The second part of our event recap from our June 30th Professional Show-&-Tell at Ambler Arboretum at Temple University! Here we follow up with our last three speakers of the day. Enjoy!
Partnerships are crucial for the success of Women in Horticulture. Fran Lawn and his colleague, Alanna Wittet, of the Sustainable Business Network were great partners to have for this event! They reached out to Women in Horticulture a few months ago, and met with me over coffee to see where our groups overlapped. I am so glad Fran was willing to speak and share more about their organization!
The term "triple bottom line" (TBL) was brought up many times during Fran's talk, and is a key tenant of Sustainable Business Network. He says "It’s always heartening to know folks are familiar with and understand TBL. To me it’s the key to doing business in a way that places as much value on people and the environment as it does profit. When those are in alignment, businesses will continue to be a driver for good. What winning combo!"
Fran and Alanna have highlighted some ways to see if the Sustainable Business Network or Green Stormwater Initiative are right for you;
-We welcome Women in Horticulture to experience GSI Partners through our Quarterly Meetings. It’s a great way to get a taste of what we’re doing, as well as meet folks in the industry. Next meeting will be held on Wednesday, July 25th. Folks can register online.
-In addition to attending a Quarterly Meeting, I would encourage those interested in getting a taste of SBN as a greater network to also join us for our upcoming SBN Open House on August 2nd at Vault + Vine in East Falls.
-All of our upcoming events are posted on our website: https://www.sbnphiladelphia.org/what-we-do/events-calendar/
"When was the last time you changed your behavior?" Katie asked the room. I know I couldn't think of a recent time where I changed my behavior for the better. I hope attendees had a chance to connect on that topic! Katie Bohri, the Marketing and Communications Specialist of Mt. Cuba Center, shared her quick notes of a multi-year study done on behavior change.
Katie walked us through the basic steps to change a behavior:
1) Pre-contemplation (you don't even know you are doing this!)
2) Contemplation (you're thinking about the change)
3) Preparation (making a plan)
4) Action (putting the plan into action)
Katie followed up with us and said "As you can see from the Wikipedia article, it's been used a lot in public health outcomes: https://en.wikipedia.org/wiki/Transtheoretical_model At Mt. Cuba Center, we're applying it to our audiences by trying to assess and understand which stage of change they're at, and how we can help move them up to the next level. That way, you don't have to go from 0-60 mph, you can go from 0-20, or 20-30, or 50-60."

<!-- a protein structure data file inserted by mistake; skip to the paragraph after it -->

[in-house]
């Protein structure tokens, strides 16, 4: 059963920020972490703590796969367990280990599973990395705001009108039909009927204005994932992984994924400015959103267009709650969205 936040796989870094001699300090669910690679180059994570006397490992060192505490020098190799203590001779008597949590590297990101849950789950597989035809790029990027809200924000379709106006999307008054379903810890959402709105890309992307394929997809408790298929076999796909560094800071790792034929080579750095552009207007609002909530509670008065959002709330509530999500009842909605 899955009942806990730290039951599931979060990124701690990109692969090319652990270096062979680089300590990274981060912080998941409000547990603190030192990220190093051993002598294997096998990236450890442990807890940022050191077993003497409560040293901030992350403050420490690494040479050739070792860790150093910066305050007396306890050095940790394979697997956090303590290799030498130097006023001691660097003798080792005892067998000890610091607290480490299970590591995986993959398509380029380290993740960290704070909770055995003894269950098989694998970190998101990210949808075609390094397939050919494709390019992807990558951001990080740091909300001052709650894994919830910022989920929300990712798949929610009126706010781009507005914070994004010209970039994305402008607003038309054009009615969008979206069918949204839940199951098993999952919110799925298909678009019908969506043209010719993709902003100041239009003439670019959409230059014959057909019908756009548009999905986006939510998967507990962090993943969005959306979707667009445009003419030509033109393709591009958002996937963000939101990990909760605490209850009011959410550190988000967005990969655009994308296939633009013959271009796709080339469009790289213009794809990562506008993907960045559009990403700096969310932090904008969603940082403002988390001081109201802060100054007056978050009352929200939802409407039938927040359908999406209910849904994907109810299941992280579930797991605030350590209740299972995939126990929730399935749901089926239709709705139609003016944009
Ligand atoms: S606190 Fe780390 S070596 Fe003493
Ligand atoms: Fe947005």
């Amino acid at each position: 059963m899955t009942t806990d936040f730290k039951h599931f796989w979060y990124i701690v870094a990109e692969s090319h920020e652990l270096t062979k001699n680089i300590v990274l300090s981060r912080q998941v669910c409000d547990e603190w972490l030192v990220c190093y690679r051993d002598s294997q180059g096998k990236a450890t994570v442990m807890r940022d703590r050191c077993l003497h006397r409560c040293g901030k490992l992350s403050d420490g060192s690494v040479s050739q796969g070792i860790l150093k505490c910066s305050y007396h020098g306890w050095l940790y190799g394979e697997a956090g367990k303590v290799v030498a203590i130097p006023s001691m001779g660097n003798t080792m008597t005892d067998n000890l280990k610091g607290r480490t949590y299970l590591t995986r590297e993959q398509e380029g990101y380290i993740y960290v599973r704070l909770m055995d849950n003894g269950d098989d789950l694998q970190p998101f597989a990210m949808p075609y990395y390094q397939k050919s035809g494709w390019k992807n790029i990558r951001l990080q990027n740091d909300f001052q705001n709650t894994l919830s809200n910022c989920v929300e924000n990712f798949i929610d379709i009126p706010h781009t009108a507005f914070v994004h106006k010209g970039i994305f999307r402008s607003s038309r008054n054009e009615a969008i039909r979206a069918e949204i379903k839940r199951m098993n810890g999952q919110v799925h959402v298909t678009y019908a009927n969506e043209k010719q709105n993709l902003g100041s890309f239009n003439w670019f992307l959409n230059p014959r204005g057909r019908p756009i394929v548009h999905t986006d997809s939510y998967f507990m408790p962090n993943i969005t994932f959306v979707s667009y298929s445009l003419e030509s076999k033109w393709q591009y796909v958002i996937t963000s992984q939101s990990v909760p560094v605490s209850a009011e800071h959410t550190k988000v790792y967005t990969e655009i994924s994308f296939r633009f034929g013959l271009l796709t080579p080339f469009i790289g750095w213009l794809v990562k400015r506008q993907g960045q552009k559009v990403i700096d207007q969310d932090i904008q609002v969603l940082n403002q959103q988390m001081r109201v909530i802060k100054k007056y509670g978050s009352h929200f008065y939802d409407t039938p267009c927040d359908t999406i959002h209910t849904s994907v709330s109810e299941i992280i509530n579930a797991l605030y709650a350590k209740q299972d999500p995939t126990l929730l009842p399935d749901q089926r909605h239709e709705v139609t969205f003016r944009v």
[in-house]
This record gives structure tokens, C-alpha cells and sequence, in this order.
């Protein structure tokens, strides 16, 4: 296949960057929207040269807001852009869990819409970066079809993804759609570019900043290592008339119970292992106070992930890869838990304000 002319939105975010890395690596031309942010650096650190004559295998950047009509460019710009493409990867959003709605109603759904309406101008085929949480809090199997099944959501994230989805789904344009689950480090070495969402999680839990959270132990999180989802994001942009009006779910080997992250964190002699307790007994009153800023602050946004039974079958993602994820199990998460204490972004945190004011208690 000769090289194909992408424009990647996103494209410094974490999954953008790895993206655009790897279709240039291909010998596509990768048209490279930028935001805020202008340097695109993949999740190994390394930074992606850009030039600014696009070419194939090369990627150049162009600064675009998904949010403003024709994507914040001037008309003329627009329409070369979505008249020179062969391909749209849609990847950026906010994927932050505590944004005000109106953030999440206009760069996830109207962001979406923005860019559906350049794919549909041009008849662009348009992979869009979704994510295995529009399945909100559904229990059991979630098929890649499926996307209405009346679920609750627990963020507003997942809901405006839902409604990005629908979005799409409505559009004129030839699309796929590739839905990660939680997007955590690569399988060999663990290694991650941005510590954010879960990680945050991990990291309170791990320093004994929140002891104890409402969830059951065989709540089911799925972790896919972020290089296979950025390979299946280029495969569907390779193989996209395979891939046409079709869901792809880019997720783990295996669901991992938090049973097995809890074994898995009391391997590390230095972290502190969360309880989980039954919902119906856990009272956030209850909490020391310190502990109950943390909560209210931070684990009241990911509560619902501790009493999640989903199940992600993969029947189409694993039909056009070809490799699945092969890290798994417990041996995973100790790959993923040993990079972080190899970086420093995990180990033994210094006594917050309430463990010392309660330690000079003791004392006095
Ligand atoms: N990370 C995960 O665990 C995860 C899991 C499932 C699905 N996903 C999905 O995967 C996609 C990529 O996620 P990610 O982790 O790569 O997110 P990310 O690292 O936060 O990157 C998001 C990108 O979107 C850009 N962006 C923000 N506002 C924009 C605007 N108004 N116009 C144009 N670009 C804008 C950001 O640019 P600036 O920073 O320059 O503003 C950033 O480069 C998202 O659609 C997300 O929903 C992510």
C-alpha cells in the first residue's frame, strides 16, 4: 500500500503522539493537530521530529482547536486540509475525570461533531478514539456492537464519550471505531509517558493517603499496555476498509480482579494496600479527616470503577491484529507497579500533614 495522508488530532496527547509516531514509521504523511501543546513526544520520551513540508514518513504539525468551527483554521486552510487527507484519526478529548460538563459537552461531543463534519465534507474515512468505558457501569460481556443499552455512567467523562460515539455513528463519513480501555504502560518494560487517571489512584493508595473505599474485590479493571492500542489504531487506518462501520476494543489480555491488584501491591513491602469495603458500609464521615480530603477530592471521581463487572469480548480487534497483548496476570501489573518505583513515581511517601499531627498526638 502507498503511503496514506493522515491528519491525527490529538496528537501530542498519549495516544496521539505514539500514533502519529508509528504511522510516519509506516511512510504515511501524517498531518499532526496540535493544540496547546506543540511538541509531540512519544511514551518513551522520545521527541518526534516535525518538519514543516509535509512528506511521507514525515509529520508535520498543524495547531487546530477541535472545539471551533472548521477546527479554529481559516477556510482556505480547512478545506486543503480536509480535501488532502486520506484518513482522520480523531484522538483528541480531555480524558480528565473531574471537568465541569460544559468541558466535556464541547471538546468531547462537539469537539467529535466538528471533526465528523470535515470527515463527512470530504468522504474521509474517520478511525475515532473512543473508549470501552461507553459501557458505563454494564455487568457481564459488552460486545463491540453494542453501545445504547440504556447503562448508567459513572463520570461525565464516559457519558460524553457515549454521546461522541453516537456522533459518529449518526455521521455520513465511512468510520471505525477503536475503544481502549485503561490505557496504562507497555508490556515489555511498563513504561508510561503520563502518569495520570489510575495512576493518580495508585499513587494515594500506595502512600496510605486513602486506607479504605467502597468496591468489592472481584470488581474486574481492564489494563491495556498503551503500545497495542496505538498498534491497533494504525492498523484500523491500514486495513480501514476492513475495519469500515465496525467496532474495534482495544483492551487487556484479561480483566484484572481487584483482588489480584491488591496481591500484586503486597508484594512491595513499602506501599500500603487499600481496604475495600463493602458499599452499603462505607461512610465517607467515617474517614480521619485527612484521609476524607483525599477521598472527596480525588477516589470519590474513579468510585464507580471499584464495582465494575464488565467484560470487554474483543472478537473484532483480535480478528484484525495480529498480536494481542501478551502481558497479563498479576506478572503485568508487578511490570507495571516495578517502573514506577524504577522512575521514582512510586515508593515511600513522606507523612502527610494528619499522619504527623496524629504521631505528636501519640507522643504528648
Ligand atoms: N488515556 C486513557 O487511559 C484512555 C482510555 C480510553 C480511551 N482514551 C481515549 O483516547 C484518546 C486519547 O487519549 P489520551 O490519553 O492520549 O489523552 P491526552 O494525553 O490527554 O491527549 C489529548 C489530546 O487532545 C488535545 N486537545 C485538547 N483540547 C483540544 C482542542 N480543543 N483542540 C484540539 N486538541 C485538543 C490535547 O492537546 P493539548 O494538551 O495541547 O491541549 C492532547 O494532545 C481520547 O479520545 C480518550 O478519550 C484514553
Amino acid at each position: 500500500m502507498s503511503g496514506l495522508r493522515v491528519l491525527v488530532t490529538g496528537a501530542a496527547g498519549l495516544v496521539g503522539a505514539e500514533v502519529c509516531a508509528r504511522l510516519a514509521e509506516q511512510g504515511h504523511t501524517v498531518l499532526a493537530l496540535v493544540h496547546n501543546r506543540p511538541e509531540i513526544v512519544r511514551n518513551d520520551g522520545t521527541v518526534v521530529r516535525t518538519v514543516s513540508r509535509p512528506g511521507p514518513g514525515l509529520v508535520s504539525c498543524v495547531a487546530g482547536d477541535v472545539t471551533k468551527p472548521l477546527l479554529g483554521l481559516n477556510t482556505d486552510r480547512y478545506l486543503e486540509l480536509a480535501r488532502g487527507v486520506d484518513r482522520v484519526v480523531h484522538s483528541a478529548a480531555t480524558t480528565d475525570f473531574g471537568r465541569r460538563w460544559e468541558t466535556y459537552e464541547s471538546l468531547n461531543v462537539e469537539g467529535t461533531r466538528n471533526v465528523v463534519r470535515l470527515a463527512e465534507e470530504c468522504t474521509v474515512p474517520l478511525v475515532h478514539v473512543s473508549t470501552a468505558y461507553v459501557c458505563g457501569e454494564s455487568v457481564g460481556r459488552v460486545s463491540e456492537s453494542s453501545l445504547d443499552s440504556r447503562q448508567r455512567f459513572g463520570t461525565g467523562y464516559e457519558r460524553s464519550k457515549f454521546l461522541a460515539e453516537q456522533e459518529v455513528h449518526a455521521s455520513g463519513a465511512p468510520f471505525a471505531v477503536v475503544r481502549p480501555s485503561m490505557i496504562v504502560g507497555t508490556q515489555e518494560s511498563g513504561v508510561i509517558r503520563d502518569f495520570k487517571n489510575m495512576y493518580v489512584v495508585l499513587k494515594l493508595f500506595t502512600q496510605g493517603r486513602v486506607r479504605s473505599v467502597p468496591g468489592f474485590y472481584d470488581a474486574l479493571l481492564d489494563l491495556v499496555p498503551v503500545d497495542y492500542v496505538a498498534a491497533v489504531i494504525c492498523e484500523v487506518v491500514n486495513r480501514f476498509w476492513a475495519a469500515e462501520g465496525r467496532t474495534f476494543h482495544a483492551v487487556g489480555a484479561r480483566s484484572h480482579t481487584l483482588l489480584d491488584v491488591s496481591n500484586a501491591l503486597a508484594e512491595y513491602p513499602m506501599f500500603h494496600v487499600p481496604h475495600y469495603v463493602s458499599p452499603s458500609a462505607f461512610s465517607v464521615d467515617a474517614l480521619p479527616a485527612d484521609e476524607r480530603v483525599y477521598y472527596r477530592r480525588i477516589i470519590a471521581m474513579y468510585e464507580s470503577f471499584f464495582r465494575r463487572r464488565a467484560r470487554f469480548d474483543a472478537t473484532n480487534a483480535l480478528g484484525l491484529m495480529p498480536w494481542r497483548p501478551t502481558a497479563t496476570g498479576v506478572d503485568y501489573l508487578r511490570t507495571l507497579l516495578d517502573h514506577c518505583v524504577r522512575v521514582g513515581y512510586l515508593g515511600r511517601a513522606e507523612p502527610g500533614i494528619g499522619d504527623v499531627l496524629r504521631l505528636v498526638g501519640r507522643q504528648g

This last point "maintenance" was a unifying theme in each of the speakers' talks in Part 2 of our event recap. Fran Lawn pointed at an initiative with Green Stormwater Infrastructure is ensuring people know how to maintain it systems once they are installed, and Margot Taylor, below, discussed the goal of using only 55 hours to do annual maintenance on a site. But, here Katie is using it to describe that once you change a behavior, you still have to maintain that change.
She also shared that "Information campaigns DON'T work on their own." This needs to be part of a bigger campaign that makes the "right" choice the easy choice.
As the final speaker, Margot had a tough spot to fill, but got us all ready for her talk but having us stand up and stretch. Great idea, Margot! Despite Katie's comment about making the "right choice" the "easy choice," Margot chose the toughest of the "right" choices and chose to get SITES certification for her home. One of only two residential properties to do that in North America.
Margot spoke about the time it took to do the application alone (over 600+ hours!). She told us that one concept she uses for design is the idea of a living system in place of a "stage set" that many of our gardens turn into. Permaculture holds the landscape as a lving system of a key component, and Margot encouraged all of us to research more into permaculture and soil health.
The question "Where do you like to sit?" was posed to the audience, and we all laughed a little at the thought of having time to SIT in our gardens! The idea of allowing living systems to take such good care of themselves as to allow us time to actually sit in our gardens was pretty enticing. Perhaps, Margot's simple question of "Where do you like to sit?" should be re-framed as "How will you make time to sit in your garden?"
Thanks again to all of our speakers, and to Kathy Salisbury, Director of Ambler Arboretum, for hosting this event! We can't wait for the next one!